Between Violence and a New Social Contract: South Africa at a Crossroads
A protest by the Durban shack dwellers' organisation.
Photo Credit: Wikimedia Commons
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South Africa has managed, once again, to shock the world with a brutal crackdown on workers. In a series of events eerily reminiscent of apartheid, police killed 34 striking miners and then charged the miners themselves with murdering their colleagues.
The killing happened at a Marikana platinum mine owned and operated by Lonmin, a London-based company that has been subject to wildcat strikes and labor disputes for years.
Commentators in the South African media immediately dubbed the killing the “Marikana massacre,” referencing apartheid-era massacres such as those in Sharpeville, Bulhoek, and Uitenhage.
The saga began when about 3,000 workers went on strike on August 10 demanding a base pay increase from $500 to $1,500 a month. The striking workers were rock drill operators who perform some of the most dangerous and arduous tasks miles below the surface.
The mine’s management claimed that the strike was an illegal wildcat strike although it was supported by members of the Association of Mineworkers and Construction Union (AMCU) —a breakaway faction of the union of record, the National Union of Miners (NUM). Although the NUM is the more established union, it has been losing ground to the AMCU because it is seen as too close to management.
Tensions between the striking workers and NUM members led to three deaths on the first day of the strike. On August 13, 9 more people were killed, including two police officers.
Then, on August 16, police fired into a crowd of protesting workers, killing 34 and wounding 78 others. The police said they were responding to an imminent threat, accusing the workers of charging toward them armed with machetes.
Police then arrested 270 workers and initially charged them with creating a disturbance. On August 30, however, prosecutors announced that they were adding charges of murder. They claim that the workers incited police to fire into the crowd and are thus responsible for the carnage. The charges were brought under an apartheid-era law that allowed for the prosecution of groups of protesters using the “common purpose” doctrine.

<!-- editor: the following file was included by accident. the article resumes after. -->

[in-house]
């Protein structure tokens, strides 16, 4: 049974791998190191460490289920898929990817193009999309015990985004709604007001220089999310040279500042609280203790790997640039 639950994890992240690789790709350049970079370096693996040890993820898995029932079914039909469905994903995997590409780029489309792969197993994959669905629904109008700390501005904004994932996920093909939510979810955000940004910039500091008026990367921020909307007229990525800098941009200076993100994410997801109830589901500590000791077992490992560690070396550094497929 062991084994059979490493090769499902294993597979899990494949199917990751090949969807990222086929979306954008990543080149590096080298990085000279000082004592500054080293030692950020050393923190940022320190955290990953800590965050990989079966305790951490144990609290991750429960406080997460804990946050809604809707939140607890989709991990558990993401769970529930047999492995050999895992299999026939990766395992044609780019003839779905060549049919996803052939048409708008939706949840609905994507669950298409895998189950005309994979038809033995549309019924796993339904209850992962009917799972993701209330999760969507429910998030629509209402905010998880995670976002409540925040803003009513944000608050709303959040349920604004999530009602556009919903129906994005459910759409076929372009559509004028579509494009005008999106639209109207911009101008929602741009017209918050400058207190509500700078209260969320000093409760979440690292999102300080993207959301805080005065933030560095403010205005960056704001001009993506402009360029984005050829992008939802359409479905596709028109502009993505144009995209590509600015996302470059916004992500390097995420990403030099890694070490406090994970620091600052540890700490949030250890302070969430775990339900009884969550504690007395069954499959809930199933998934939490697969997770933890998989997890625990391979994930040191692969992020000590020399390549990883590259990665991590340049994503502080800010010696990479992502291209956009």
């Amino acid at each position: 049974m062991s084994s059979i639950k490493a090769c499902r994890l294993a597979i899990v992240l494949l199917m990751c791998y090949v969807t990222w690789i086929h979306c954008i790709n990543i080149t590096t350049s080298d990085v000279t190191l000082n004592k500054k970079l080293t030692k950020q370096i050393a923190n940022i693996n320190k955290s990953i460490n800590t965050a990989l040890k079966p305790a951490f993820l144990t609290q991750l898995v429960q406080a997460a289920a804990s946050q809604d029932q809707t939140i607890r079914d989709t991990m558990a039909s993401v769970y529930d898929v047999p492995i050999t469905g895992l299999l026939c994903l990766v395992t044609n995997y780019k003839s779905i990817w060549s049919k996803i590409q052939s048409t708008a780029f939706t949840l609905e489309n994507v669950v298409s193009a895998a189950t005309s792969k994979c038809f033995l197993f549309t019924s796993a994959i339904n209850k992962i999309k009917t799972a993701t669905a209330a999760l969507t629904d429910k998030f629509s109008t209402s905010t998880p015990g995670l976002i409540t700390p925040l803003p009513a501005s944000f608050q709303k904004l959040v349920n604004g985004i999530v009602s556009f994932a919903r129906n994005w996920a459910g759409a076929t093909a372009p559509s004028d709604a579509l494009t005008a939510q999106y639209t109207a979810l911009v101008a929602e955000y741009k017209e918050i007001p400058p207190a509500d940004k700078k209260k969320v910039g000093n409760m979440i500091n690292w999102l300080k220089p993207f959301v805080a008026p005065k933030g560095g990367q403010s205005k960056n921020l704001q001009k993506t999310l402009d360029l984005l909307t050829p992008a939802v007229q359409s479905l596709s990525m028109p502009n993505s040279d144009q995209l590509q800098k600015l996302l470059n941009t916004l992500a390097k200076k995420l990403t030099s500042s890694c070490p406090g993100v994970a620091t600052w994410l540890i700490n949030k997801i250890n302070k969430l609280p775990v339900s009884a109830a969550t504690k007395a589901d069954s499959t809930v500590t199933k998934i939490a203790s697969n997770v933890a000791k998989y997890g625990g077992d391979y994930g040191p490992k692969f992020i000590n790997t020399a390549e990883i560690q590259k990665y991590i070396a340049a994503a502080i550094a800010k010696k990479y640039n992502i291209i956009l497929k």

“This is under common law, where people are charged with common purpose in a situation where there are suspects with guns or any weapons and they confront or attack the police,” National Prosecuting Authority (NPA) spokesman Frank Lesenyego told the BBC.
After massive protests at home and abroad, however, the NPA announced that prosecutors were “provisionally” dropping the murder charges. However, the NPA’s acting director, Nomgcobo Jiba, said that “Final charges will only be made once all investigations have been completed.” The miners, therefore, could still be charged with murder at a later date.
This “common purpose” law was used by the white minority regime to prosecute activists during the apartheid years. Ironically, some of those activists are now in power and are using the same law to persecute workers. The ruling African National Congress (ANC) actually campaigned against the very law that is now being used to suppress organized labor.
The official response from the ANC was to pass the buck and dissemble. ANC President Jacob Zuma appointed a commission of inquiry and asked South Africans not to jump to conclusion about what took place. “Today is not an occasion for blame, finger-pointing, or recrimination,” he said while appointing the commission.
Despite the president’s admonition, the NPA went ahead and charged the miners with murder. Zuma’s justice minister, Jeff Redebe, asked the NPA to explain the murder charges. This was the extent of the official response to the worst case of police violence since apartheid.